Culture

Women, Menstruation And Rituals: Why Men Should Stop Interfering

Be it work or worship, what women can or cannot do should be none of men’s business.(Allison Joyce/Getty Images) 
Snapshot
  • Unfettered faith is placed on the bhakt’s conscience, and not imposed by force

Impurity, arbitrary restrictions, patriarchy, biology. Common words that stand up and scream from every single article about temple rituals, especially if the topic is menstruation. R Jagannathan’s Swarajya article was no different.

Indignation over this injustice and slight to womanhood and in his angst over subjugation and debasement of women, the author makes some very crucial errors. By default, he assumes that the restrictions on menstruating women were placed by men. He also randomly clubs these restrictions under cleanliness and bodily impurity.

Why would someone assume that the restrictions could only have been placed by men? How can he, a man championing the cause of equality, throw ancestors of his gender under the proverbial bus, based on a hunch? We call Ambedkar the father of our constitution. Is it fair to then assume that it was a male driven and hence patriarchal document? It also boggles one’s mind, how people wade into depths of this argument without even a rudimentary reading of the whys and hows of temple traditions. It is this complete lack of understanding that prompts them to compare menstruation to urine in the bladder.

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A temple is a spiritual space, a realm where rationale is left behind. Here the mind accepts as absolute reality, a narrative presented through pure sensory inputs. Every piece of art, strain of music, flower and scent work in harmony to build that narrative and to release a devotee from the clutches of his limited knowledge, judgement and logic. It is futile to try to decode those layers with simplistic theories or to analyse those complex elements using bodily terms.

Is menstruation the only restriction in a temple? No, there are many more tenets to follow while approaching a temple that are based on Tantra Shastra.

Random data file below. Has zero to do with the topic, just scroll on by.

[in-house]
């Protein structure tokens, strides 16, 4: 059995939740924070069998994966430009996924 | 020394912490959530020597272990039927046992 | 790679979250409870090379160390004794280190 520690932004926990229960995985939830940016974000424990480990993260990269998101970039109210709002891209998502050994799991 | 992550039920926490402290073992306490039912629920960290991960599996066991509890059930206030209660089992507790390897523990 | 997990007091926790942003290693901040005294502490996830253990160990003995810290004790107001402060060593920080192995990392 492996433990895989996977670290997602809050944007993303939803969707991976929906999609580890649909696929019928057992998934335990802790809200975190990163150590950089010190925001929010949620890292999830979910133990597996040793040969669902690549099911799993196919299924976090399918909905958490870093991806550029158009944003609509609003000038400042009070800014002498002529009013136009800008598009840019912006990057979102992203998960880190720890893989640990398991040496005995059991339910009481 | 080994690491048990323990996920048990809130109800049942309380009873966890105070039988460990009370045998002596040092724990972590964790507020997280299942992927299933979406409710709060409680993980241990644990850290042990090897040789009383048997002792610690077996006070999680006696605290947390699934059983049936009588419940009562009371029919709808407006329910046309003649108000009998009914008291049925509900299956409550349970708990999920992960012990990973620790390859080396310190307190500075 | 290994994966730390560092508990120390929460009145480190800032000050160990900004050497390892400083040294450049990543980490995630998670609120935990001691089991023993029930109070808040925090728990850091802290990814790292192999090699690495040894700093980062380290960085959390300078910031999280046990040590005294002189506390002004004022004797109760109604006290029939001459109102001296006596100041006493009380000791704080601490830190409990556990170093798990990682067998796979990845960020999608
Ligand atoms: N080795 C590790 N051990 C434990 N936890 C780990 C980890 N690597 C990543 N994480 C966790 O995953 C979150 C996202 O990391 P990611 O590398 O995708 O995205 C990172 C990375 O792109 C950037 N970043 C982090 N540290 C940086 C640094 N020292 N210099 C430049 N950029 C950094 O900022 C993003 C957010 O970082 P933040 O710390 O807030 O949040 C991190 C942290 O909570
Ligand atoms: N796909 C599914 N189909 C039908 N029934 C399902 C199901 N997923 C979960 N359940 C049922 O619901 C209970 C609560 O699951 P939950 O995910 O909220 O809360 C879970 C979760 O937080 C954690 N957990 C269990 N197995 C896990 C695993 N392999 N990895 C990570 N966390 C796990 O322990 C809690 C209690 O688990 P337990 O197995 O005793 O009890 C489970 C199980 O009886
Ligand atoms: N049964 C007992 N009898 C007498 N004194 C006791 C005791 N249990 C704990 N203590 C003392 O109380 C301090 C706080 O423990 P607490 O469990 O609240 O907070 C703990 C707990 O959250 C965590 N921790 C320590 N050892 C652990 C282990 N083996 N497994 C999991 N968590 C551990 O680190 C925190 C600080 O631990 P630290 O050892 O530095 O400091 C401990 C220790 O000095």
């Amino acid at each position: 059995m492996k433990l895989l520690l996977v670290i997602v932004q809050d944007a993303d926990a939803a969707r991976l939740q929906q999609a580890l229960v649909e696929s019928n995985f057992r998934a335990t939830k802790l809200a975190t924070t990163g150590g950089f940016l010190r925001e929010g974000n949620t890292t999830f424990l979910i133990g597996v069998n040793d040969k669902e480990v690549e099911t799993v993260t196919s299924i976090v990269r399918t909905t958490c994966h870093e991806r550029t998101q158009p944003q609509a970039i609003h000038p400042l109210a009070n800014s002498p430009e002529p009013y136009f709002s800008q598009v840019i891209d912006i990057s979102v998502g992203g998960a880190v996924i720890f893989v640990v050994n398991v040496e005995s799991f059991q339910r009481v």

A person is advised to refrain from all worship rituals, including temple darshan in the following cases.

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1. Death of a blood relative (Mrutakam) –11 to 16 day period of impurity, irrespective of whether one is in the same location or even country as the deceased.

2. Birth of child (Sutakam) – when a woman delivers, all her blood relatives and her husband are considered impure for 11 days. (Varies in different states)

3. A new-born child cannot enter the temple till annaprashana (where s/he is given salt for the first time) is completed.

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4. Newlyweds are not allowed to have darshan after the nuptials till the next day.

5. Ashaucha – Contact with certain objects that are unclean – excrement, blood, dead bodies, meat, dead fish – necessitates a ritual bath before one can enter the temple.

The references for these can be found in Yajurveda, Garuda Purana and Yajnjavalkya Smriti.

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Birth and death among blood relatives does not make anyone bodily contaminated or unclean. Yet, they are part of the list of impurities. Without elaborate reading, exploring the theories of panchakosha, prana, kundalini and related topics that play a major role in temple worship, it is unfair to jump to hasty and prejudiced conclusions.

Ashaucha, the main point of angst for most equality warriors, considers menstruation to be just one of the things that make a person unclean. A bladder full of urine, a belly full of acid that can come out as vomit, blood that could flow any minute from a wound and phlegm are all biological contents of the body that is God given. They are pure while still connected to the prana, the life force that keeps a body alive. The moment that contact is truncated, they become excrement that can fester and infect. A corpse is considered impure. So is dead tissue and every fluid that is outside the prana’s embrace. Despite best sanitary hygiene menstruating women are in constant contact with dead tissue that the body excretes.

Spiritually, menstruation denotes a failed cycle of creation. A lost opportunity for the rebirth of some atman seeking moksha. Goddesses in temples menstruate too. The rituals that are then performed are of bereavement, loss and pain.

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Back to patriarchy and suppression.

Is there a single temple in the world which checks to see if a devotee is menstruating or asks someone if they are impure due to mrutakam or sutakam? The very absence of such checks symbolises the un-oppressive nature of our dharma. Unfettered faith is placed on the bhakt’s conscience. The principle of Aham Brahmasmi works like a charm, when the devotee embodies Brahma and refrains from adharma.

If this is not empowerment, what is?

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